noun, plural (especially collectively) mar·lin, (especially referring to two or more kinds or species) mar·lins.

any large, saltwater game fish of the genera Makaira and Tetrapterus, having the upper jaw elongated into a spearlike structure.

Origin of marlin

1915–20, Americanism; short for marlinespike







a male given name.


or mar·lin, mar·ling


noun Nautical.

small stuff of two-fiber strands, sometimes tarred, laid up left-handed.

Origin of marline

First recorded in 1375–1425, marline is from the late Middle English word merlin. See marl2, line1 Unabridged Based on the Random House Unabridged Dictionary, © Random House, Inc. 2019

Examples from the Web for marlin

Contemporary Examples of marlin

Historical Examples of marlin

  • Very angry he was, and he reminded me of a Marlin swordfish.

  • No boatman fears a Marlin as he does the true broadbill swordfish.

  • Marlin are not food fish, and they are thrown to the sharks.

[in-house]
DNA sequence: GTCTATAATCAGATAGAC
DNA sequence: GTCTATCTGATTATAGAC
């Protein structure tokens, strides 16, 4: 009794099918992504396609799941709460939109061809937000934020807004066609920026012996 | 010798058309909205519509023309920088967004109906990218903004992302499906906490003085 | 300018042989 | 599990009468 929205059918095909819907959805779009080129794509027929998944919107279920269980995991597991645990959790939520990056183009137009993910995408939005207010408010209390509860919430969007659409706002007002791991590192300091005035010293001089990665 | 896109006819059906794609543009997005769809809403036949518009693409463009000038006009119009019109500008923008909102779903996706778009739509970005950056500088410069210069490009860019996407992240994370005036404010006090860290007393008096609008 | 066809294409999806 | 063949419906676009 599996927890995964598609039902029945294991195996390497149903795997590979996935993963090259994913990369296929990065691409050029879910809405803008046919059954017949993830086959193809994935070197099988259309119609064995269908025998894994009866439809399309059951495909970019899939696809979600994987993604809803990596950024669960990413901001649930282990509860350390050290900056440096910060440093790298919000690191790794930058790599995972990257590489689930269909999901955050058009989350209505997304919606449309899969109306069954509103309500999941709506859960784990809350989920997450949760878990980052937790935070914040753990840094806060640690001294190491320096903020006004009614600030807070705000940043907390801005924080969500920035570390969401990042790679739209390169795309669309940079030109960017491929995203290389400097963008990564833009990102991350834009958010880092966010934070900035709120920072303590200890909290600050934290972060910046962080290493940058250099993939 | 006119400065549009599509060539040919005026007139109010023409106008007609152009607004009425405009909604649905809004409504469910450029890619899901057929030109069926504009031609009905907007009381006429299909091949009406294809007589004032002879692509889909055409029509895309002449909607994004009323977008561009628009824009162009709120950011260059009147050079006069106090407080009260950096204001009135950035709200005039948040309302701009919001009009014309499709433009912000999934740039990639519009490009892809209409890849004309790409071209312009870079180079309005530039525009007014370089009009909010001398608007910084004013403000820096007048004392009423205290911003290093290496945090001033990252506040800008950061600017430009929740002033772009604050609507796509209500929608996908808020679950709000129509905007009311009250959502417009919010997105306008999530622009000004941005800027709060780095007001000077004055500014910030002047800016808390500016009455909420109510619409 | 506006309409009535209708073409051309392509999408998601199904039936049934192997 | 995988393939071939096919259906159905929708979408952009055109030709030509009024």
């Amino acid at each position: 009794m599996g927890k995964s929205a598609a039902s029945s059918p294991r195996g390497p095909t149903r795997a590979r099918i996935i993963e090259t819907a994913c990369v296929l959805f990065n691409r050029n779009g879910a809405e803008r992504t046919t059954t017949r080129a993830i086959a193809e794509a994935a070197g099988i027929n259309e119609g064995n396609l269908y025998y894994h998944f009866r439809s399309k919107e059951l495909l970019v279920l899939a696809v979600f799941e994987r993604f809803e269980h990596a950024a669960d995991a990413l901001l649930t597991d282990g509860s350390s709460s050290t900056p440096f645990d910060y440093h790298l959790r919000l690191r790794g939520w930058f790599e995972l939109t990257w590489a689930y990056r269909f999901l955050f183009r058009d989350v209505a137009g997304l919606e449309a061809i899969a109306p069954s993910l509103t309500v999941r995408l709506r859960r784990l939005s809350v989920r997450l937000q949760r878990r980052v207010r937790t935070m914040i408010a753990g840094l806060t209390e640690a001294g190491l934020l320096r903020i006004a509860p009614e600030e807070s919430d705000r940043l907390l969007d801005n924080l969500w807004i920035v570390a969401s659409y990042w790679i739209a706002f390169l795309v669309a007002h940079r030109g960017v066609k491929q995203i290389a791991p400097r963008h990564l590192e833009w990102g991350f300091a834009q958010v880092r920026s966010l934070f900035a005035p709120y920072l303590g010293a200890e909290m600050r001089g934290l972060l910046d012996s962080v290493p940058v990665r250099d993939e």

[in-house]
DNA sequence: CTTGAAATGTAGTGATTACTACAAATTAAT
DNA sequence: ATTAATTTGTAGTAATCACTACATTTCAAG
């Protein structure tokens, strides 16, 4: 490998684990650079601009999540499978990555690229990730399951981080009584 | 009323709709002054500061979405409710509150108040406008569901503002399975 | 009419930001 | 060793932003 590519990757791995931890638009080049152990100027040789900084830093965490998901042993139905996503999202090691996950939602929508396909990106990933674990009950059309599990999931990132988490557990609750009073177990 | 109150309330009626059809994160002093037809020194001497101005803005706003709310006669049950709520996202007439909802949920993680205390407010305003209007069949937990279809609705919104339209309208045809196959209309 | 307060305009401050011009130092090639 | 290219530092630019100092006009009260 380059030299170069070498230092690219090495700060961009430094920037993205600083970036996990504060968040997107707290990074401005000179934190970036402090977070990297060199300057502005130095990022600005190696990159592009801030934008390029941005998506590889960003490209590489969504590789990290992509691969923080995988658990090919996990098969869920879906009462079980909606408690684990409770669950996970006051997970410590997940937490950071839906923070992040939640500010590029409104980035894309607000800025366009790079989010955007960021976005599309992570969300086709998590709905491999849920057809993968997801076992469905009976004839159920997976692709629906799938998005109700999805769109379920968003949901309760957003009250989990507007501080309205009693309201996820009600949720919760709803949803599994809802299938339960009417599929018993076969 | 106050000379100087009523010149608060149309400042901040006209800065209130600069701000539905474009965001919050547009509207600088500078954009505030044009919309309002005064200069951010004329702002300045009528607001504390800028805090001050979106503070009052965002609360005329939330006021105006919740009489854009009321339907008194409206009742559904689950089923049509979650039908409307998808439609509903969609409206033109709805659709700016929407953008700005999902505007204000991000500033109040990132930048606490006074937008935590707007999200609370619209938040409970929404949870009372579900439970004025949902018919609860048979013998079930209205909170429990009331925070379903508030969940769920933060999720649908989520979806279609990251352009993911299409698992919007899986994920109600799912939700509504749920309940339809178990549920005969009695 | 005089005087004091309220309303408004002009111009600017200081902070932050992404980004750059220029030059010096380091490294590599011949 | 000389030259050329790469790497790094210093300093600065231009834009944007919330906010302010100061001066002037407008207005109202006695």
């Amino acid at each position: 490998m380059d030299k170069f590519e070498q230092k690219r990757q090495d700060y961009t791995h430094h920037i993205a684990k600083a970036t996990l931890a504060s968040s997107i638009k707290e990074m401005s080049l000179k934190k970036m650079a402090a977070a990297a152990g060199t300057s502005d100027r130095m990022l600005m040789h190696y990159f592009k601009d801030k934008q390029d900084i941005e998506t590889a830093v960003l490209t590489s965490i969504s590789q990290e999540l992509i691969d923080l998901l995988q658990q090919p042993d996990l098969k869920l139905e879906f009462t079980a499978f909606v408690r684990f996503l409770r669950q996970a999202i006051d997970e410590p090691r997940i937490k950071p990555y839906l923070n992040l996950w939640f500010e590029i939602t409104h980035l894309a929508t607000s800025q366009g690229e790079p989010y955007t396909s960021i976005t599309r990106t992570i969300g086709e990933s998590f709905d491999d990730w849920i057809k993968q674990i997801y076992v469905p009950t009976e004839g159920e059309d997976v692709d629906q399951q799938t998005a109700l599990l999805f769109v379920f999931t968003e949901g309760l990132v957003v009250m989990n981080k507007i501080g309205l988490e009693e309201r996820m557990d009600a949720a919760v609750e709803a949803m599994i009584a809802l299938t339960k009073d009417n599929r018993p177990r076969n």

• But there are no more fish there, except Marlin swordfish in August and September.

  • All of which accounts for his quick conquering of a Marlin swordfish.

British Dictionary definitions for marlin


noun plural -lin or -lins

any of several large scombroid food and game fishes of the genera Makaira, Istiompax, and Tetrapturus, of warm and tropical seas, having a very long upper jaw: family IstiophoridaeAlso called: spearfish

Word Origin for marlin

C20: from marlinespike; with allusion to the shape of the beak


marlin less commonly marling (ˈmɑːlɪŋ)


nautical a light rope, usually tarred, made of two strands laid left-handed

Word Origin for marline

C15: from Dutch marlijn, from marren to tie + lijn line
Collins English Dictionary - Complete & Unabridged 2012 Digital Edition © William Collins Sons & Co. Ltd. 1979, 1986 © HarperCollins Publishers 1998, 2000, 2003, 2005, 2006, 2007, 2009, 2012

Word Origin and History for marlin

large marine game-fish, 1917, shortening of marlinspike fish (1907), from marlinspike, name of a pointed iron tool used by sailors (see marlinspike). The fish was so called from the shape of its elongated upper jaw.

Online Etymology Dictionary, © 2010 Douglas Harper